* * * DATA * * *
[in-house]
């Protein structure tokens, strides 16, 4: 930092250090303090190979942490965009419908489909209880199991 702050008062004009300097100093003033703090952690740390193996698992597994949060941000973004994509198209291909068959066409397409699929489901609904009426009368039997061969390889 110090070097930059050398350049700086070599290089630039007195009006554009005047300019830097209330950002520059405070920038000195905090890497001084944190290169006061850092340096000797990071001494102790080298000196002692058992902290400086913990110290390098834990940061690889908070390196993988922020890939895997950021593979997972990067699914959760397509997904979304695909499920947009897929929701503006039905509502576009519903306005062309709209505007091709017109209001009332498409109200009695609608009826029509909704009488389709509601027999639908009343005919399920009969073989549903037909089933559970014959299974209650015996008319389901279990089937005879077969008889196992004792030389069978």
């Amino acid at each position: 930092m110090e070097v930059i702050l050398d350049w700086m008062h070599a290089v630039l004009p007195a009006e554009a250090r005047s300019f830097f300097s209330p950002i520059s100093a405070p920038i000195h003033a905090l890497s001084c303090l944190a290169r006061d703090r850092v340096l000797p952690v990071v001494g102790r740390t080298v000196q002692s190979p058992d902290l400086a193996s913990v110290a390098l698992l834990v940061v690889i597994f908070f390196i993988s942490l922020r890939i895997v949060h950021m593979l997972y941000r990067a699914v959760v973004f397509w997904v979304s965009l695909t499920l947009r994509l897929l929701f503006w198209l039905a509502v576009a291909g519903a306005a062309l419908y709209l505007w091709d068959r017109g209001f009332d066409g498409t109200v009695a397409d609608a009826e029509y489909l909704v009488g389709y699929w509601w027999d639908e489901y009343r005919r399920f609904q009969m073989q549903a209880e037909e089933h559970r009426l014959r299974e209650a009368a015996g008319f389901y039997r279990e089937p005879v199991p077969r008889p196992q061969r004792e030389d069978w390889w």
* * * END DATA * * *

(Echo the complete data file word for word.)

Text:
[in-house]
């Protein structure tokens, strides 16, 4: 930092250090303090190979942490965009419908489909209880199991 702050008062004009300097100093003033703090952690740390193996698992597994949060941000973004994509198209291909068959066409397409699929489901609904009426009368039997061969390889 110090070097930059050398350049700086070599290089630039007195009006554009005047300019830097209330950002520059405070920038000195905090890497001084944190290169006061850092340096000797990071001494102790080298000196002692058992902290400086913990110290390098834990940061690889908070390196993988922020890939895997950021593979997972990067699914959760397509997904979304695909499920947009897929929701503006039905509502576009519903306005062309709209505007091709017109209001009332498409109200009695609608009826029509909704009488389709509601027999639908009343005919399920009969073989549903037909089933559970014959299974209650015996008319389901279990089937005879077969008889196992004792030389069978």
């Amino acid at each position: 930092m110090e070097v930059i702050l050398d350049w700086m008062h070599a290089v630039l004009p007195a009006e554009a250090r005047s300019f830097f300097s209330p950002i520059s100093a405070p920038i000195h003033a905090l890497s001084c303090l944190a290169r006061d703090r850092v340096l000797p952690v990071v001494g102790r740390t080298v000196q002692s190979p058992d902290l400086a193996s913990v110290a390098l698992l834990v940061v690889i597994f908070f390196i993988s942490l922020r890939i895997v949060h950021m593979l997972y941000r990067a699914v959760v973004f397509w997904v979304s965009l695909t499920l947009r994509l897929l929701f503006w198209l039905a509502v576009a291909g519903a306005a062309l419908y709209l505007w091709d068959r017109g209001f009332d066409g498409t109200v009695a397409d609608a009826e029509y489909l909704v009488g389709y699929w509601w027999d639908e489901y009343r005919r399920f609904q009969m073989q549903a209880e037909e089933h559970r009426l014959r299974e209650a009368a015996g008319f389901y039997r279990e089937p005879v199991p077969r008889p196992q061969r004792e030389d069978w390889w």